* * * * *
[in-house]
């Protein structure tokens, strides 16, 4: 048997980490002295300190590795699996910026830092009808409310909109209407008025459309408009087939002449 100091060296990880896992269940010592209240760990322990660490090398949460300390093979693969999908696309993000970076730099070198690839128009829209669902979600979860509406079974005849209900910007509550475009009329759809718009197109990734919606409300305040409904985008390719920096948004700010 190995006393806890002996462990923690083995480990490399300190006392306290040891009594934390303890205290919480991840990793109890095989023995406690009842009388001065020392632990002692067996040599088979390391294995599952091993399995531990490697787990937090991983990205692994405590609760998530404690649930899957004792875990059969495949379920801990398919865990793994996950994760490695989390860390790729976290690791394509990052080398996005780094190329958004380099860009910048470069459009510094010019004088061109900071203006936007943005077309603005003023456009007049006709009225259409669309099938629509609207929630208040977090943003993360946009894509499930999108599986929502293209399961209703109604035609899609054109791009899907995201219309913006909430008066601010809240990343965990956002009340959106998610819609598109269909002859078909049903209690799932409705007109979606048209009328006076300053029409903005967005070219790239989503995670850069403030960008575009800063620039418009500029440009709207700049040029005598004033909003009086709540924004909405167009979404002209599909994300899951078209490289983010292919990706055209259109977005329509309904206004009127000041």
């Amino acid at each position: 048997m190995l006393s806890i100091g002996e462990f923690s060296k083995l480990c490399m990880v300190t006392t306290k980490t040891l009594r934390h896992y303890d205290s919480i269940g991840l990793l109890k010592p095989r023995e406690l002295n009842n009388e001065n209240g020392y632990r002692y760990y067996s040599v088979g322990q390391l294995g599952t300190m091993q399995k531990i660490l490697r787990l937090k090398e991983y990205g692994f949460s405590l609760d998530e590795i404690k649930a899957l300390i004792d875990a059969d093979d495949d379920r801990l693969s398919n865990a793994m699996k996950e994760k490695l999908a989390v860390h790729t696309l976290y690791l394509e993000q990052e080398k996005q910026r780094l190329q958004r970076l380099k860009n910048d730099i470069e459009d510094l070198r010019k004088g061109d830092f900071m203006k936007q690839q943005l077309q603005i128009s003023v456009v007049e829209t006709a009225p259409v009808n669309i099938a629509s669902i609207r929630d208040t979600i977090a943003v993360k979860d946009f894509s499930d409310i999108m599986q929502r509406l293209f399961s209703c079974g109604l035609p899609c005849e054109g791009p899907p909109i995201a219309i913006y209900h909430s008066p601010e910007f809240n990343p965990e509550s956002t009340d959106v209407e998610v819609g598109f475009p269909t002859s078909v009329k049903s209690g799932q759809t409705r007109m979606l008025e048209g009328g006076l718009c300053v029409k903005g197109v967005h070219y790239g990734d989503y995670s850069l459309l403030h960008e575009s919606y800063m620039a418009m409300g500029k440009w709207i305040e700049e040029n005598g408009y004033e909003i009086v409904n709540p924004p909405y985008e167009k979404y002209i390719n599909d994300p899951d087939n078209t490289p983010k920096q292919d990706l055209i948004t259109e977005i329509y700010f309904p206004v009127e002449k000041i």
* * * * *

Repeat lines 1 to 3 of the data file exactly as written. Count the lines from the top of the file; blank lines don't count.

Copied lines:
[in-house]
């Protein structure tokens, strides 16, 4: 048997980490002295300190590795699996910026830092009808409310909109209407008025459309408009087939002449 100091060296990880896992269940010592209240760990322990660490090398949460300390093979693969999908696309993000970076730099070198690839128009829209669902979600979860509406079974005849209900910007509550475009009329759809718009197109990734919606409300305040409904985008390719920096948004700010 190995006393806890002996462990923690083995480990490399300190006392306290040891009594934390303890205290919480991840990793109890095989023995406690009842009388001065020392632990002692067996040599088979390391294995599952091993399995531990490697787990937090991983990205692994405590609760998530404690649930899957004792875990059969495949379920801990398919865990793994996950994760490695989390860390790729976290690791394509990052080398996005780094190329958004380099860009910048470069459009510094010019004088061109900071203006936007943005077309603005003023456009007049006709009225259409669309099938629509609207929630208040977090943003993360946009894509499930999108599986929502293209399961209703109604035609899609054109791009899907995201219309913006909430008066601010809240990343965990956002009340959106998610819609598109269909002859078909049903209690799932409705007109979606048209009328006076300053029409903005967005070219790239989503995670850069403030960008575009800063620039418009500029440009709207700049040029005598004033909003009086709540924004909405167009979404002209599909994300899951078209490289983010292919990706055209259109977005329509309904206004009127000041």
């Amino acid at each position: 048997m190995l006393s806890i100091g002996e462990f923690s060296k083995l480990c490399m990880v300190t006392t306290k980490t040891l009594r934390h896992y303890d205290s919480i269940g991840l990793l109890k010592p095989r023995e406690l002295n009842n009388e001065n209240g020392y632990r002692y760990y067996s040599v088979g322990q390391l294995g599952t300190m091993q399995k531990i660490l490697r787990l937090k090398e991983y990205g692994f949460s405590l609760d998530e590795i404690k649930a899957l300390i004792d875990a059969d093979d495949d379920r801990l693969s398919n865990a793994m699996k996950e994760k490695l999908a989390v860390h790729t696309l976290y690791l394509e993000q990052e080398k996005q910026r780094l190329q958004r970076l380099k860009n910048d730099i470069e459009d510094l070198r010019k004088g061109d830092f900071m203006k936007q690839q943005l077309q603005i128009s003023v456009v007049e829209t006709a009225p259409v009808n669309i099938a629509s669902i609207r929630d208040t979600i977090a943003v993360k979860d946009f894509s499930d409310i999108m599986q929502r509406l293209f399961s209703c079974g109604l035609p899609c005849e054109g791009p899907p909109i995201a219309i913006y209900h909430s008066p601010e910007f809240n990343p965990e509550s956002t009340d959106v209407e998610v819609g598109f475009p269909t002859s078909v009329k049903s209690g799932q759809t409705r007109m979606l008025e048209g009328g006076l718009c300053v029409k903005g197109v967005h070219y790239g990734d989503y995670s850069l459309l403030h960008e575009s919606y800063m620039a418009m409300g500029k440009w709207i305040e700049e040029n005598g408009y004033e909003i009086v409904n709540p924004p909405y985008e167009k979404y002209i390719n599909d994300p899951d087939n078209t490289p983010k920096q292919d990706l055209i948004t259109e977005i329509y700010f309904p206004v009127e002449k000041i």